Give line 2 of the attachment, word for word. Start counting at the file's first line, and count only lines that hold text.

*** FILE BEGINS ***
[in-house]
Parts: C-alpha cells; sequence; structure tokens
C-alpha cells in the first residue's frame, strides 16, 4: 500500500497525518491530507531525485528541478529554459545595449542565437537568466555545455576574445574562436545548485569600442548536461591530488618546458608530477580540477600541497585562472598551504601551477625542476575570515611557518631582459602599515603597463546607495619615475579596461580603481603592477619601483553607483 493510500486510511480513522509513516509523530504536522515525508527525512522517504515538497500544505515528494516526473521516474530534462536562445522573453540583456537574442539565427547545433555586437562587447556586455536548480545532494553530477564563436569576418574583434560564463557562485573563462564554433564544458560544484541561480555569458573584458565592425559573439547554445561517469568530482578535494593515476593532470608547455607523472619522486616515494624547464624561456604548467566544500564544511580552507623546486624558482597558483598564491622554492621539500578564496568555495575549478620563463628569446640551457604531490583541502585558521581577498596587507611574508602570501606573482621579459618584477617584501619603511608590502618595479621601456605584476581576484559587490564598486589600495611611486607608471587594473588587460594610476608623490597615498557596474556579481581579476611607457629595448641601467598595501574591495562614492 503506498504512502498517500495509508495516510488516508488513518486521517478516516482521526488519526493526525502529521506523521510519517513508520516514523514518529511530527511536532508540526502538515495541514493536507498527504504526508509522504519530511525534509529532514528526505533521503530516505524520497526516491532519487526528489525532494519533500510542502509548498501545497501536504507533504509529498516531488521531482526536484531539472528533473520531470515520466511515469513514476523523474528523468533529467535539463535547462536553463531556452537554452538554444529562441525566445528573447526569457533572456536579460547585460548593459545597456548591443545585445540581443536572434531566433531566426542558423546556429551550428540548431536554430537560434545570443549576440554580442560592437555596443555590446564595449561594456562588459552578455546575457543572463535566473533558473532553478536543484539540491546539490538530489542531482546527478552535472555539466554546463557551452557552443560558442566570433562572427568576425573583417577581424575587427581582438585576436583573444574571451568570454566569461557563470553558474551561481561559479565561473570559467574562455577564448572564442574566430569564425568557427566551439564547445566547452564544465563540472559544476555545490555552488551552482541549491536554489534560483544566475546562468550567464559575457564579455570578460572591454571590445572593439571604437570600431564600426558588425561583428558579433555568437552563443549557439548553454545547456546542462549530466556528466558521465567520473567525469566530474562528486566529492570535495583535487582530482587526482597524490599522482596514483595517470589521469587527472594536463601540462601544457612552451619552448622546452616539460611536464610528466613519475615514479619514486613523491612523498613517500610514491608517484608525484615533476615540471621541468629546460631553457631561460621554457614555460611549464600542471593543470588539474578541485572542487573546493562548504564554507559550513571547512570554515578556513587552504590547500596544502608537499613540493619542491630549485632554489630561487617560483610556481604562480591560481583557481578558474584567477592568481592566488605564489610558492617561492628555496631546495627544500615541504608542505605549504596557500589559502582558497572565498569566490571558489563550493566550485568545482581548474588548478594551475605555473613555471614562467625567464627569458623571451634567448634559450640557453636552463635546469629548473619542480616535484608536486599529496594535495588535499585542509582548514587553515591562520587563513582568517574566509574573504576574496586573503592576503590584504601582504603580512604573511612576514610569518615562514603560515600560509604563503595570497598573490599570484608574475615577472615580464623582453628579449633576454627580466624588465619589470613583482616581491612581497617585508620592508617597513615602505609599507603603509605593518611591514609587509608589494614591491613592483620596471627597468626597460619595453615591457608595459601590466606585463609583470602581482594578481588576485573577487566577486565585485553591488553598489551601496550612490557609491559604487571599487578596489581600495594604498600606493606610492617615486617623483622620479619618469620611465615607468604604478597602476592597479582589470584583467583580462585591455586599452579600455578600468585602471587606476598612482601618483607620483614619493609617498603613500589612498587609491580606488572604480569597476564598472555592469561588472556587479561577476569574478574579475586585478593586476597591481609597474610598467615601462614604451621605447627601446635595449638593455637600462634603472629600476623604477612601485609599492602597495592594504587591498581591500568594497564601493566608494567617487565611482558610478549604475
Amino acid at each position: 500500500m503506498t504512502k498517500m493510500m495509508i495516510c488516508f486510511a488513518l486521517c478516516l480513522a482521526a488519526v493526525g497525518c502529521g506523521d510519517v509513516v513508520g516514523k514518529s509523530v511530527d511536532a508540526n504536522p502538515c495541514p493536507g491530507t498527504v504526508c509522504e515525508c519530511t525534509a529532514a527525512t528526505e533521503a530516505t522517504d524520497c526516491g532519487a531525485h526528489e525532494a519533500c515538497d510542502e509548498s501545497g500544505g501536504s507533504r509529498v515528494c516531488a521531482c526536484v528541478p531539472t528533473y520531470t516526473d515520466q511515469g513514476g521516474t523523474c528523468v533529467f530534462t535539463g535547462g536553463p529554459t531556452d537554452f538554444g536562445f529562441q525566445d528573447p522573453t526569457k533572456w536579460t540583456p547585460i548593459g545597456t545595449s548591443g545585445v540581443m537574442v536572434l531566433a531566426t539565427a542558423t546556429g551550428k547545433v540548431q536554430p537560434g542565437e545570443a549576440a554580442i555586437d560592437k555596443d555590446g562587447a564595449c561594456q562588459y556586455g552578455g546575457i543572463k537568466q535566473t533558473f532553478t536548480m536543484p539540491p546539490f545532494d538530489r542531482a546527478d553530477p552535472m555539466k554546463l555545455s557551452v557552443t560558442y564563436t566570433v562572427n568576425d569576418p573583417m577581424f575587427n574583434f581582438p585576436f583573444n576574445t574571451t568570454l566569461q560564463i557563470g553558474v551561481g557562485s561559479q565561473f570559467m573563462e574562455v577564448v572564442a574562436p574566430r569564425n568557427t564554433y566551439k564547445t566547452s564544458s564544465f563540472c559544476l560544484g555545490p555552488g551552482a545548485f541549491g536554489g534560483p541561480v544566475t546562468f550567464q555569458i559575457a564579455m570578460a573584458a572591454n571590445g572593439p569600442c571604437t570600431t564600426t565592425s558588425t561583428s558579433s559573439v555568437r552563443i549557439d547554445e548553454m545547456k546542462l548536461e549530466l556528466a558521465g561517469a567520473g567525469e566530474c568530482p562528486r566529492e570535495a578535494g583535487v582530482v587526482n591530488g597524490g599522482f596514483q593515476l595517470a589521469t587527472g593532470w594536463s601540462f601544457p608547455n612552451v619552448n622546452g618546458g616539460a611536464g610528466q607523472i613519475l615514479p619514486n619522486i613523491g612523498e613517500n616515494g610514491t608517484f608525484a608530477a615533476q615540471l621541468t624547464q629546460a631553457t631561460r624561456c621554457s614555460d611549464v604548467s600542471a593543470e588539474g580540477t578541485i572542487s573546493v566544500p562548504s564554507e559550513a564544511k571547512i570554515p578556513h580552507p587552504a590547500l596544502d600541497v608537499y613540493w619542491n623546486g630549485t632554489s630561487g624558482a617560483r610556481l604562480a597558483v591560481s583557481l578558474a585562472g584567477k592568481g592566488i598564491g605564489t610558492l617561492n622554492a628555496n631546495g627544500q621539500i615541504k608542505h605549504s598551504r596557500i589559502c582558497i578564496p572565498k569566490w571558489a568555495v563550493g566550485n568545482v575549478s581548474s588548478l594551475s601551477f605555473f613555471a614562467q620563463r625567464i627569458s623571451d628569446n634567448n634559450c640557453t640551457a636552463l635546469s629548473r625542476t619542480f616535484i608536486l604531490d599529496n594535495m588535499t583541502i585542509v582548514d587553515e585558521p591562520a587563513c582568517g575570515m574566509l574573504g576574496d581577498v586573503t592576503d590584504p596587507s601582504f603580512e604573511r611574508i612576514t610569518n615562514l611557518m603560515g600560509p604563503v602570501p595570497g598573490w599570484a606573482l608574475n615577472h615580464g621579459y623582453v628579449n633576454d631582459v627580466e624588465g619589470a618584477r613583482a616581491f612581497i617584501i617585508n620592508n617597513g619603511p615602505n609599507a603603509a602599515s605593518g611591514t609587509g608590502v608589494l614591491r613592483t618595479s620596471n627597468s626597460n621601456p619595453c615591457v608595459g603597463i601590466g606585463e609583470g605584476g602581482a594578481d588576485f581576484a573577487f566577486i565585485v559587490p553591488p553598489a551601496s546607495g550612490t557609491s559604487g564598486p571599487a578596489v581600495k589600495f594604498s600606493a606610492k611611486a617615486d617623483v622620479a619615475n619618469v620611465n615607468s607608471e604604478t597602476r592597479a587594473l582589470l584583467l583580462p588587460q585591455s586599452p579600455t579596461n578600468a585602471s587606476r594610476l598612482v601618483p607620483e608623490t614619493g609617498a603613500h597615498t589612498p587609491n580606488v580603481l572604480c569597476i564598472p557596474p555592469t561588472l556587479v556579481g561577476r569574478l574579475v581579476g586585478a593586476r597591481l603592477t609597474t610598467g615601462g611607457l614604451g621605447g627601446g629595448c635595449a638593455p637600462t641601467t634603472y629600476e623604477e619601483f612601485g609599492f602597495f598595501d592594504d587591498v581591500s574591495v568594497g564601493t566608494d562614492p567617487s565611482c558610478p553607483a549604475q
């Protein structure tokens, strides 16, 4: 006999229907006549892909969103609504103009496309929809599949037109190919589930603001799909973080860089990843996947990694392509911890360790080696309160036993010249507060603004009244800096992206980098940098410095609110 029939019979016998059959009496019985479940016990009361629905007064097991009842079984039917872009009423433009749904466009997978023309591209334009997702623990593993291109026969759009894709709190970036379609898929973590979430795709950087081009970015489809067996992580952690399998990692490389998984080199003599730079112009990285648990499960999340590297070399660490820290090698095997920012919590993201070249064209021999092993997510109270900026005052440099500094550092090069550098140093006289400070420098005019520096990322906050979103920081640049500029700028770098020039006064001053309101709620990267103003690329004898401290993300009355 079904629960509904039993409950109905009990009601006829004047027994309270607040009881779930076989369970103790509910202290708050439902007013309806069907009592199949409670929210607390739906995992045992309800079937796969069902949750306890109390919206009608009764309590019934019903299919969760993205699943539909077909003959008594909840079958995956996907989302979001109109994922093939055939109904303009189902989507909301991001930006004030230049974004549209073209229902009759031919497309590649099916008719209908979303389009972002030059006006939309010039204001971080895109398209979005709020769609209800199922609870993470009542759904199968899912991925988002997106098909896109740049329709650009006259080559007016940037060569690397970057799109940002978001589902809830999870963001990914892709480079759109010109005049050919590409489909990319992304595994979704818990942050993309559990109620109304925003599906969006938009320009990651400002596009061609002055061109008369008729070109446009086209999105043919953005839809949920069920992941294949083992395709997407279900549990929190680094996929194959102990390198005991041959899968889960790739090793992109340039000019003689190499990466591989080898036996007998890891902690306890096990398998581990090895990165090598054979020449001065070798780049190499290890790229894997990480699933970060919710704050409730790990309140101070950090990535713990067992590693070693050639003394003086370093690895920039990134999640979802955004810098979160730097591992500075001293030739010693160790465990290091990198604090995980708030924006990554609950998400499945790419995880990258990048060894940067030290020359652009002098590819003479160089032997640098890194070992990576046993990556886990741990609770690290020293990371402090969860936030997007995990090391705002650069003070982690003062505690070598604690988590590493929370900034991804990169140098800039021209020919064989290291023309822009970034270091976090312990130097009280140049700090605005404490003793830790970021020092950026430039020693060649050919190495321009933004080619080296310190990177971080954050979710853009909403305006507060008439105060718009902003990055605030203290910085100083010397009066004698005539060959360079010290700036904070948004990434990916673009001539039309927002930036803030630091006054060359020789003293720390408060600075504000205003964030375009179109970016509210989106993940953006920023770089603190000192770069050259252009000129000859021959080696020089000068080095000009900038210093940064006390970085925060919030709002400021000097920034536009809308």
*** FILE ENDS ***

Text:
Parts: C-alpha cells; sequence; structure tokens